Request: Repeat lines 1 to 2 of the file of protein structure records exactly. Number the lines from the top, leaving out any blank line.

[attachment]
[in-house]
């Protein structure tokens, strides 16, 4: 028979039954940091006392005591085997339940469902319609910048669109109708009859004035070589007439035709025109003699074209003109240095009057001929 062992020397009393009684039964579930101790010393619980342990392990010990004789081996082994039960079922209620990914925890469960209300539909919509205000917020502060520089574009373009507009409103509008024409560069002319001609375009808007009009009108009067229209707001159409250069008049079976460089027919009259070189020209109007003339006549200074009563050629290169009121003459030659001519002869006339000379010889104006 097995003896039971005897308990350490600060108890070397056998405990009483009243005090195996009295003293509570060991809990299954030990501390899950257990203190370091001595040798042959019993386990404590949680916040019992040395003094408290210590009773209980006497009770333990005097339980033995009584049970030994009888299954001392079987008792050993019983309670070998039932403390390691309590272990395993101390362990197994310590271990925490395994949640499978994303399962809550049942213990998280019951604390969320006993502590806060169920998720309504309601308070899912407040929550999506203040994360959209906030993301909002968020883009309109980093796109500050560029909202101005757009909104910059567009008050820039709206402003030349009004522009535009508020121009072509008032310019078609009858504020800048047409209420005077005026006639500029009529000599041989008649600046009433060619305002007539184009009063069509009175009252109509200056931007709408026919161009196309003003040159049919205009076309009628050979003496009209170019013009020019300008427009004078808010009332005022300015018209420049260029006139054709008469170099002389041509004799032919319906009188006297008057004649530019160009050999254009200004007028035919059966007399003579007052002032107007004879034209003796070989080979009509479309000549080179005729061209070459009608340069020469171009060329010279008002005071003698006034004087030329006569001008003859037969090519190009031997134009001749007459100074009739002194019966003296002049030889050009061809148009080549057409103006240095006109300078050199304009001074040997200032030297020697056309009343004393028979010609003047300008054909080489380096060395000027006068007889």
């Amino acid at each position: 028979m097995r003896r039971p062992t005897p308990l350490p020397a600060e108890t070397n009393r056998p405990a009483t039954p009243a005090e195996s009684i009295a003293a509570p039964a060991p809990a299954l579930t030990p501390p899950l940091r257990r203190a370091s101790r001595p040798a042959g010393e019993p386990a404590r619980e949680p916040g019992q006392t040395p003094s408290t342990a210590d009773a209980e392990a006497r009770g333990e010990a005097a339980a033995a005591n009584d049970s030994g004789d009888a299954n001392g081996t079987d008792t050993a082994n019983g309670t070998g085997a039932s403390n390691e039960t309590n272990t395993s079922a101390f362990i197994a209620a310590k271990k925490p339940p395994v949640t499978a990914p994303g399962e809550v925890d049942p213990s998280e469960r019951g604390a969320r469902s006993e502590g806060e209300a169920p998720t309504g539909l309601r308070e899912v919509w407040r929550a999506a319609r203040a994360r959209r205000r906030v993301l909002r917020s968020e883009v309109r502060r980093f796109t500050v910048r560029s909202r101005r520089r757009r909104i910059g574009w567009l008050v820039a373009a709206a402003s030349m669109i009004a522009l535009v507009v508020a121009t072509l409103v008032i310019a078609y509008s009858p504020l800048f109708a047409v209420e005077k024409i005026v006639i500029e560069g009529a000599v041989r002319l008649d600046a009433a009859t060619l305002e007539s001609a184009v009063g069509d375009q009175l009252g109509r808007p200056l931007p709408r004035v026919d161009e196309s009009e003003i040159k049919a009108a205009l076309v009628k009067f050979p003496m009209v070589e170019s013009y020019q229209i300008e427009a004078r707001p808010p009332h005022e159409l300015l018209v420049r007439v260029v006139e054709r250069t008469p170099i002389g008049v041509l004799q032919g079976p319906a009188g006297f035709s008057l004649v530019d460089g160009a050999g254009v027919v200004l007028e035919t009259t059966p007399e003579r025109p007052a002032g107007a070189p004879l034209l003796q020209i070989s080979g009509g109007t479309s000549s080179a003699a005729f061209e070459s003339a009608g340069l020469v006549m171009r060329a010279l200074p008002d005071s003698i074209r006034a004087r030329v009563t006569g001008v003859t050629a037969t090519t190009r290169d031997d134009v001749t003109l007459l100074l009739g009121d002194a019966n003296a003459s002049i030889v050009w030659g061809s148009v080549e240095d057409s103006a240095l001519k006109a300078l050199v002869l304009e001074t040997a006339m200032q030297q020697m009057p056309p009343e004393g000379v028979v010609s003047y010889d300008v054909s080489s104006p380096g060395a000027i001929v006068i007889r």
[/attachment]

[in-house]
């Protein structure tokens, strides 16, 4: 028979039954940091006392005591085997339940469902319609910048669109109708009859004035070589007439035709025109003699074209003109240095009057001929 062992020397009393009684039964579930101790010393619980342990392990010990004789081996082994039960079922209620990914925890469960209300539909919509205000917020502060520089574009373009507009409103509008024409560069002319001609375009808007009009009108009067229209707001159409250069008049079976460089027919009259070189020209109007003339006549200074009563050629290169009121003459030659001519002869006339000379010889104006 097995003896039971005897308990350490600060108890070397056998405990009483009243005090195996009295003293509570060991809990299954030990501390899950257990203190370091001595040798042959019993386990404590949680916040019992040395003094408290210590009773209980006497009770333990005097339980033995009584049970030994009888299954001392079987008792050993019983309670070998039932403390390691309590272990395993101390362990197994310590271990925490395994949640499978994303399962809550049942213990998280019951604390969320006993502590806060169920998720309504309601308070899912407040929550999506203040994360959209906030993301909002968020883009309109980093796109500050560029909202101005757009909104910059567009008050820039709206402003030349009004522009535009508020121009072509008032310019078609009858504020800048047409209420005077005026006639500029009529000599041989008649600046009433060619305002007539184009009063069509009175009252109509200056931007709408026919161009196309003003040159049919205009076309009628050979003496009209170019013009020019300008427009004078808010009332005022300015018209420049260029006139054709008469170099002389041509004799032919319906009188006297008057004649530019160009050999254009200004007028035919059966007399003579007052002032107007004879034209003796070989080979009509479309000549080179005729061209070459009608340069020469171009060329010279008002005071003698006034004087030329006569001008003859037969090519190009031997134009001749007459100074009739002194019966003296002049030889050009061809148009080549057409103006240095006109300078050199304009001074040997200032030297020697056309009343004393028979010609003047300008054909080489380096060395000027006068007889």